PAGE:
As the Asian region continues to rise in significance on the world stage due to economic advancement, savvy entrepreneurship and the sound development of legal mainframes to support business development, there have remained four fledglings in particular that have stayed behind while other birds have flown.
The CMLV bloc of Cambodia, Myanmar, Laos and Vietnam have suffered from slow or stagnant growth due arguably to political dogmas and authoritarianism that have fed into corruption, nepotism and a lack of transparency – factors that stand like a neon warning sign for businesses keen to move in and boost trade and development.
Be it stale communist doctrine, the rule of the junta, or the strongarm tactics favoured by dictators towards any form of opposition, the economic fledglings in this nest have failed to grow the feathers needed to progress further and achieve the flying capabilities of its more flexible regional neighbours.
The bloc is learning, though, that developing sound business law can entice the investment they need to fly high. Learning to fly examines the four nations and their struggle to improve and develop the regulatory environment that is necessary for business, foreign and domestic, to prosper.
In Tipping point, we showcase the arguments of Lord Peter Goldsmith, former attorney-general of Britain and globally respected figure in the field of arbitration, as he rounds on changes planned under India’s 2018 Arbitration Bill. Lord Goldsmith recently gave an address to the 11th Annual International Arbitration Conclave in New Delhi, where he put a spirited case against changes to the law proposed in the bill.
“If these proposals are left to proceed without further discussion or compromise, they could deal a significant blow to India’s prospects as a home to arbitration,” he warns. This article is a must read for all those practising in the ADR sector.
In China’s Year of the Pig, Chinese companies are bound to face more regulatory pressure from both inside and outside the nation’s borders. Legal experts foresee the “era of compliance”. According to the findings of China Compliance Blueprint for 2017-2018, some 54% of state-owned enterprises and 35% of privately-owned companies have general compliance policies in place. However, no more than 20% are equipped with both tailor-made third-party compliance management and compliance due diligence policies.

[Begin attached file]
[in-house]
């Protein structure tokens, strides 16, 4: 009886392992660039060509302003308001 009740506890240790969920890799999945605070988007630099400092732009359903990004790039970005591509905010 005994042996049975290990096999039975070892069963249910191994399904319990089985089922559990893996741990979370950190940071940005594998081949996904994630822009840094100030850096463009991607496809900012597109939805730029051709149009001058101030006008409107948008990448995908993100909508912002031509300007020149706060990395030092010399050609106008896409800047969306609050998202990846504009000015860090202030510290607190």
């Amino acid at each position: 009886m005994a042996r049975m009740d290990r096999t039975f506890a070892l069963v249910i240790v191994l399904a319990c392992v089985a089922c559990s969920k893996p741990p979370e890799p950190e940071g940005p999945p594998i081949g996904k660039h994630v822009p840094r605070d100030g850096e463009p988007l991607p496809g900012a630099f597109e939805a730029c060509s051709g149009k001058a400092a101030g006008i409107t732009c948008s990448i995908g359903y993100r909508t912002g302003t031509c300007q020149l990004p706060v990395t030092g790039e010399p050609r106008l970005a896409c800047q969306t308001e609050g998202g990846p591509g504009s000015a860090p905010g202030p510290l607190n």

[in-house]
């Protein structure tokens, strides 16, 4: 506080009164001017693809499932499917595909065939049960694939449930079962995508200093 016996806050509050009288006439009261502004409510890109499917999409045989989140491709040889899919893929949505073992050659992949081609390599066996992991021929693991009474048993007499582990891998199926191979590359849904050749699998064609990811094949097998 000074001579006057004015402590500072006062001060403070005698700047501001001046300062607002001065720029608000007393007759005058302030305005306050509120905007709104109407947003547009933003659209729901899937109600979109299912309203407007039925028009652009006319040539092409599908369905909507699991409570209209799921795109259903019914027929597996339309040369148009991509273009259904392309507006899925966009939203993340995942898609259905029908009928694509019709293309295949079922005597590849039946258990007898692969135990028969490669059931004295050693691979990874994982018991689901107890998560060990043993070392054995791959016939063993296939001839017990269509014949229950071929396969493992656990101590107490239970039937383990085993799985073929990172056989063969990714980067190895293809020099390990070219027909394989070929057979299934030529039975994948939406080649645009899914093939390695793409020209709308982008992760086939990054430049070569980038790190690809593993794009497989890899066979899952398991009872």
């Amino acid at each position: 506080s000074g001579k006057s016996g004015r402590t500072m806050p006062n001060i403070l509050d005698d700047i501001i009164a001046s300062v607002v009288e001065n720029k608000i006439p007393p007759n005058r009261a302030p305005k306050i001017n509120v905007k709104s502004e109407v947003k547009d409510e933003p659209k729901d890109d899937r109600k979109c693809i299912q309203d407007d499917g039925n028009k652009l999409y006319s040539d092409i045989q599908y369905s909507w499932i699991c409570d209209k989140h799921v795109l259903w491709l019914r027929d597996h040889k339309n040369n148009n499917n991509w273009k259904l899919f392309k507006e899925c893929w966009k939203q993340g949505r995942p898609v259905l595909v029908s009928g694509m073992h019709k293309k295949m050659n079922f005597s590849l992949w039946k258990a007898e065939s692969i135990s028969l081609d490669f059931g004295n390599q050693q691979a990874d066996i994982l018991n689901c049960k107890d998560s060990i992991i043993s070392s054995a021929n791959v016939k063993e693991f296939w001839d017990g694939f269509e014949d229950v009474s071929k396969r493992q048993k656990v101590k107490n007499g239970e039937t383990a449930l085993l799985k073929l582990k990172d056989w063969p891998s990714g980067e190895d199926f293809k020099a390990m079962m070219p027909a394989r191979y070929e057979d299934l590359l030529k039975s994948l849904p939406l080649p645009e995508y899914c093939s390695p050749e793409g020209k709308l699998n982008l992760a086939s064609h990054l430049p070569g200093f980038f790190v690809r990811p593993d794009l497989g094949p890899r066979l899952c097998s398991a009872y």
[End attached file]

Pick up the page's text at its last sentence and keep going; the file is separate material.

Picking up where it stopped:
2019 begins China’s era of compliance also explores some sobering lessons to be learned for counsel from some high-profiles cases.
Be sure to check out our A-List this issue for Malaysia’s Top 100 lawyers. Comments submitted to Asia Business Law Journal by the clients of these lawyers suggest that they are seeking lawyers not only with an extensive knowledge of the law, but also those who are client-orientated, have a great understanding of business needs and are culturally sensitive, sincere and highly trustworthy. In addition, most international clients seek out Malaysian lawyers who are commercially savvy, practical when giving advice, and who demonstrate passion for the profession.
Our successful Legal Frontiers series of articles continues, and in this issue legal experts are exploring the British Virgin Islands, one of the great success stories among the collection of offshore investment destinations. This series explores evolutions in cryptocurrencies and the digitalization of anti-money laundering laws in this jurisdiction.
Our Expert briefings are also well worth a look. We offer a very interesting briefing from Alan Taylor, CEO of the Cook Islands Financial Authority. Taylor explores an eventful evolution for this jurisdiction, from offshore outcast haven to the global leader in offshore investment that it is today. And our Taiwan briefing explores the Constitutional Court’s Interpretation No. 770 and the protection for minority shareholders.
Editor, Asia Business Law Journal
Editor-in-chief, Vantage Asia